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325 Posts
Fuel in the weber bowls will slowly evaporate and makes starting difficult if the car has been sitting for a while. Many owners add a manually controlled electric fuel pump to prime the carbs which eliminates the problem... search the forum to see how members have solved the issue...
 

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I have seen photos of some porsche 356 owners install a hand squeezed primmer ball under the hood like the outboard boats use to fill the float bowls. Not sure that I would do this but is another option and a cheap fix if it would work on an alfa.
 

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1968 Alfa Romeo 1750 Spider Veloce
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Discussion Starter #4
Thanks. I mean the car can sit several hours or overnight and have this problem. Evaporation isn’t the issue. I think the fuel is draining back to the gas tank and the pump isn’t strong enough to suck it up to the front. I am wondering if the wrong gas tank could have something to do with this. I’m also wondering if there was a valve in the line to keep this from happening.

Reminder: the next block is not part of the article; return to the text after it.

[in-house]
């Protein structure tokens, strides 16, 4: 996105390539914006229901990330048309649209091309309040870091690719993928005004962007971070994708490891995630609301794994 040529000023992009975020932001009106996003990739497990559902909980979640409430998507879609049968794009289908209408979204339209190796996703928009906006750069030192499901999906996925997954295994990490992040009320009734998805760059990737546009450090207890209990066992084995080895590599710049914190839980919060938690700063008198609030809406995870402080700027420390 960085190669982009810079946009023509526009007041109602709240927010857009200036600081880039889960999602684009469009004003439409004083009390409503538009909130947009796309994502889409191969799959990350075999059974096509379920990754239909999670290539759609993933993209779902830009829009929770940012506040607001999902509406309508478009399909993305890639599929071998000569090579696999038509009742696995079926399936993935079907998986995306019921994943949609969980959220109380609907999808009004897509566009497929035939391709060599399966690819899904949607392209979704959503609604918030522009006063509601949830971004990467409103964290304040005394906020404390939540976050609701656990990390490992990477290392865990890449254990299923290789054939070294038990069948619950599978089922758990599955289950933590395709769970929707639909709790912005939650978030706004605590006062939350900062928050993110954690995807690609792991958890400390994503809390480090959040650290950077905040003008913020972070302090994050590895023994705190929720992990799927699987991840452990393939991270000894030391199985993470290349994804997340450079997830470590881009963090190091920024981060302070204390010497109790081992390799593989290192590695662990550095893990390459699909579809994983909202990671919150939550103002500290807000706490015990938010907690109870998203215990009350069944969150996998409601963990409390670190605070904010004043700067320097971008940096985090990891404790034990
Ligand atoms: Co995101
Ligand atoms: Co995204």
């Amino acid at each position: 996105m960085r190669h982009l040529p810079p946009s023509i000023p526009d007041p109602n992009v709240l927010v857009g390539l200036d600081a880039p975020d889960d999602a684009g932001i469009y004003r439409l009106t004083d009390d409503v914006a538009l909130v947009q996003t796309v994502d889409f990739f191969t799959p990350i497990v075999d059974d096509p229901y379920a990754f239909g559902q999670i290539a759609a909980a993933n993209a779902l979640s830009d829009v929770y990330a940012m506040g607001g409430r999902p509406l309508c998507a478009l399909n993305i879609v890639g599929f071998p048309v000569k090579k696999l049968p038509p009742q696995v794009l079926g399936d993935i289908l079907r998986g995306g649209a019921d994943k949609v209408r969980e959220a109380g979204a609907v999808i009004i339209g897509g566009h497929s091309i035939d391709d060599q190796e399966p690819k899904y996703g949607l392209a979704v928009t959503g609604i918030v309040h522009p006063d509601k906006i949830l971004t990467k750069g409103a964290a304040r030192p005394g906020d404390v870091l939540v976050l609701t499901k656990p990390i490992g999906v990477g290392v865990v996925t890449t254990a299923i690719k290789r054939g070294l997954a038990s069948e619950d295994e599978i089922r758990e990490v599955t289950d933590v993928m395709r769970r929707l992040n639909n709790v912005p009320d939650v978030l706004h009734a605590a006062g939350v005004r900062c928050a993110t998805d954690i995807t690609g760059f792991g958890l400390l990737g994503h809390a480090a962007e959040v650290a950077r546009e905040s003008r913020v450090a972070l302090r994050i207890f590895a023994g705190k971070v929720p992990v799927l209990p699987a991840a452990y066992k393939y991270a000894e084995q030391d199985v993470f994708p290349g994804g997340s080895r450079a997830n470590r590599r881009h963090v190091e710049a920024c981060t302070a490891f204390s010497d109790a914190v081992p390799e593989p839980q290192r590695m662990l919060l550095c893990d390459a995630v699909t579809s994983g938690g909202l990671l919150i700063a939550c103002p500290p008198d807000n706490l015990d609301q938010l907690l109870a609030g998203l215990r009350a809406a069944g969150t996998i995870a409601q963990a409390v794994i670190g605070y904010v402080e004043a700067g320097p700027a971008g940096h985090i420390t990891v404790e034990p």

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Oh, I would look for a pump that has a built in one way check valve then and try this. You will need the right psi for your system.
 

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1974 Alfa Romeo spider
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130 Posts
It sounds like the check valves in your new pump are not sealing completely. Either replace the pump or check into a fuel check valve to install between the fuel tank and the fuel pump.